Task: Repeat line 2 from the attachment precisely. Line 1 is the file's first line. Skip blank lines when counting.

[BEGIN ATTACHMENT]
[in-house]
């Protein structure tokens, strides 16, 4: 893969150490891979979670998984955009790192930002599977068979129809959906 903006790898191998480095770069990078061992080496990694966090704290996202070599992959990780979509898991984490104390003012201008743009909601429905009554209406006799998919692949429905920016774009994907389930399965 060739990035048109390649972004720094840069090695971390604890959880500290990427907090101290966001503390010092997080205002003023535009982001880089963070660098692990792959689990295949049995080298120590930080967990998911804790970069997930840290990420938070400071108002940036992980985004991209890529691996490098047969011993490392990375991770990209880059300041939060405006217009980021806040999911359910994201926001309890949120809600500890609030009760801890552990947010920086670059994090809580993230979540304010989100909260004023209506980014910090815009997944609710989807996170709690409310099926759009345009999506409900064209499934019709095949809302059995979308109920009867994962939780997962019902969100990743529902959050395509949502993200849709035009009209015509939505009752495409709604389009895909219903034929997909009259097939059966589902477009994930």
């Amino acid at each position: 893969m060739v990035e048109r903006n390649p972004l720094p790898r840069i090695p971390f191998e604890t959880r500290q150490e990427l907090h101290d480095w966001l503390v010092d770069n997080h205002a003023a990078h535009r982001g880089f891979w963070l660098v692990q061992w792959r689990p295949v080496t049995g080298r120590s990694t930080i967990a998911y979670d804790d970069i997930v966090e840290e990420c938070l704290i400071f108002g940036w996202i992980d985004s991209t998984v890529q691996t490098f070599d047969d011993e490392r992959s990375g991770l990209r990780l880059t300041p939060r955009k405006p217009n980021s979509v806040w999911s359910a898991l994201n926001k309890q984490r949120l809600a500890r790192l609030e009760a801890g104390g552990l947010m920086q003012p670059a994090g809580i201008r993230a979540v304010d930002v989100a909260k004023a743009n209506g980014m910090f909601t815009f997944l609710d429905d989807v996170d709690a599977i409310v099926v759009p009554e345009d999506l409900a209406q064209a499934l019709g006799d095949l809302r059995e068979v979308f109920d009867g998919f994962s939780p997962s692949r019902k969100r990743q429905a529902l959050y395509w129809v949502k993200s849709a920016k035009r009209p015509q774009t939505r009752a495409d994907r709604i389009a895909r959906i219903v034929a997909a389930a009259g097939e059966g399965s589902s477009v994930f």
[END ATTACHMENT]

């Protein structure tokens, strides 16, 4: 893969150490891979979670998984955009790192930002599977068979129809959906 903006790898191998480095770069990078061992080496990694966090704290996202070599992959990780979509898991984490104390003012201008743009909601429905009554209406006799998919692949429905920016774009994907389930399965 060739990035048109390649972004720094840069090695971390604890959880500290990427907090101290966001503390010092997080205002003023535009982001880089963070660098692990792959689990295949049995080298120590930080967990998911804790970069997930840290990420938070400071108002940036992980985004991209890529691996490098047969011993490392990375991770990209880059300041939060405006217009980021806040999911359910994201926001309890949120809600500890609030009760801890552990947010920086670059994090809580993230979540304010989100909260004023209506980014910090815009997944609710989807996170709690409310099926759009345009999506409900064209499934019709095949809302059995979308109920009867994962939780997962019902969100990743529902959050395509949502993200849709035009009209015509939505009752495409709604389009895909219903034929997909009259097939059966589902477009994930």